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Nominee to Be US Ambassador to Afghanistan Calls for More Aid To War-Torn Nation


President Barack Obama's nominee to be the next U.S. ambassador to Afghanistan says more resources are needed for the war and the civilian rebuilding effort in that country. Army Lieutenant General Karl Eikenberry's testimony to a Senate panel Thursday, came as the Obama administration privately briefed lawmakers on its new strategy in Afghanistan.

With violence escalating in Afghanistan, Army Lieutenant General Eikenberry said the United States and its allies must do more to help stabilize the country.

"The situation in Afghanistan is increasingly difficult, and time is of the essence," said General Eikenberry. "There will be no substitute for more resources and sacrifice."

Appearing at his confirmation hearing before the Senate Foreign Relations Committee, Eikenberry said more needs to be done to build the Afghan army and police forces, strengthen Afghan government at the local and national levels, improve the rule of law and make better progress in combating the drug trade.

His comments come as the Obama administration is about to announce a new strategy in Afghanistan, and will send 17,000 more troops to the war effort.

Eikenberry said there can be no lasting success in Afghanistan until the problem of terrorist sanctuary in Pakistan is addressed.

The New York Times reports that operatives in Pakistan's military intelligence provide cash, supplies and strategic advice to Taliban militia.

Eikenberry did not comment directly on the report, but said Pakistan has a very unclear and ambiguous relationship with the Taliban. He said the country's intelligence agency, known as ISI, may still be providing support to extremist fighters.

"It has been unclear whether all elements of ISI have dropped their support of the Taliban and their extremist allies," he said.

Eikenberry said U.S., Afghan and Pakistan officials are to meet in early May to discuss improving cooperation, including intelligence exchanges, in the fight against extremists.

Senator John Kerry, a Massachusetts Democrat and chairman of the Senate Foreign Relations Committee, said he soon plans to reintroduce legislation which seeks to triple nonmilitary aid to Pakistan while holding security forces more accountable for assistance provided in the fight against the Taliban and al-Qaida.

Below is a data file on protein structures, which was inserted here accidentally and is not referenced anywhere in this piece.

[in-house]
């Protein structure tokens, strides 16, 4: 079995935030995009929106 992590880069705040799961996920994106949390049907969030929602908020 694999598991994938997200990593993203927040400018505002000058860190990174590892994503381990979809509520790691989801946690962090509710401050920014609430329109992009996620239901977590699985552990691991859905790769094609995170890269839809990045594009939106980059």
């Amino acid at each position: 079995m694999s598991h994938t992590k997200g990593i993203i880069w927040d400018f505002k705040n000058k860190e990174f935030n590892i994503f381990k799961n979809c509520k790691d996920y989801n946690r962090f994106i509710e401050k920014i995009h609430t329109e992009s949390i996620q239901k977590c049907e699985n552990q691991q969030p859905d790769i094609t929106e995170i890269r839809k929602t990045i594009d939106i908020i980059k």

Kerry praised Eikenberry, who has served as the top U.S. commander in Afghanistan and is deputy chairman of the NATO military committee in Brussels, as the right person for the job.

"In Lieutenant General Karl Eikenberry, the president has chosen an exceptionally skilled and deeply knowledgeable public servant to represent the United States in Afghanistan," said Senator Kerry.

Eikenberry's nomination was also endorsed by the top Republican on the committee, Senator Richard Lugar of Indiana.

"As our ambassador to Afghanistan, General Eikenberry will be able to draw upon extensive experience in engaging international partners and facilitating a more collaborative effort with the Afghans," said Senator Lugar.

Eikenberry could be confirmed by the Senate as early as next week.

Meanwhile, the Commission on Security and Cooperation in Europe, also known as the Helsinki Commission, held a Capitol Hill briefing on the status of human rights in Afghanistan.

Scott Worden, an expert on Afghanistan at the U.S. Institute of Peace, says the lack of the rule of law in Afghanistan is the biggest obstacle to human rights in the country.

"Corruption - there has been very little action or prosecution on that, drug trafficking, land seizures is a huge issue that affects the population but that gets very little attention in the west, as well as ongoing human rights abuses and violent crime," said Scott Worden. "In almost all cases, on all of these issues, there has been very little accountability if any in the legal system of Afghanistan."

Former Afghan Vice Premier Sima Samar chairs the Afghanistan Independent Human Rights Commission:

"We cannot have sustainable peace unless we have justice," said Sima Samar. "Unless we stop the culture of impunity in the country, the people will not trust the government."

Scott Worden says the best way for the international community to combat impunity in Afghanistan is by helping ensure free and fair elections there later this year and assisting the country with judicial reform.


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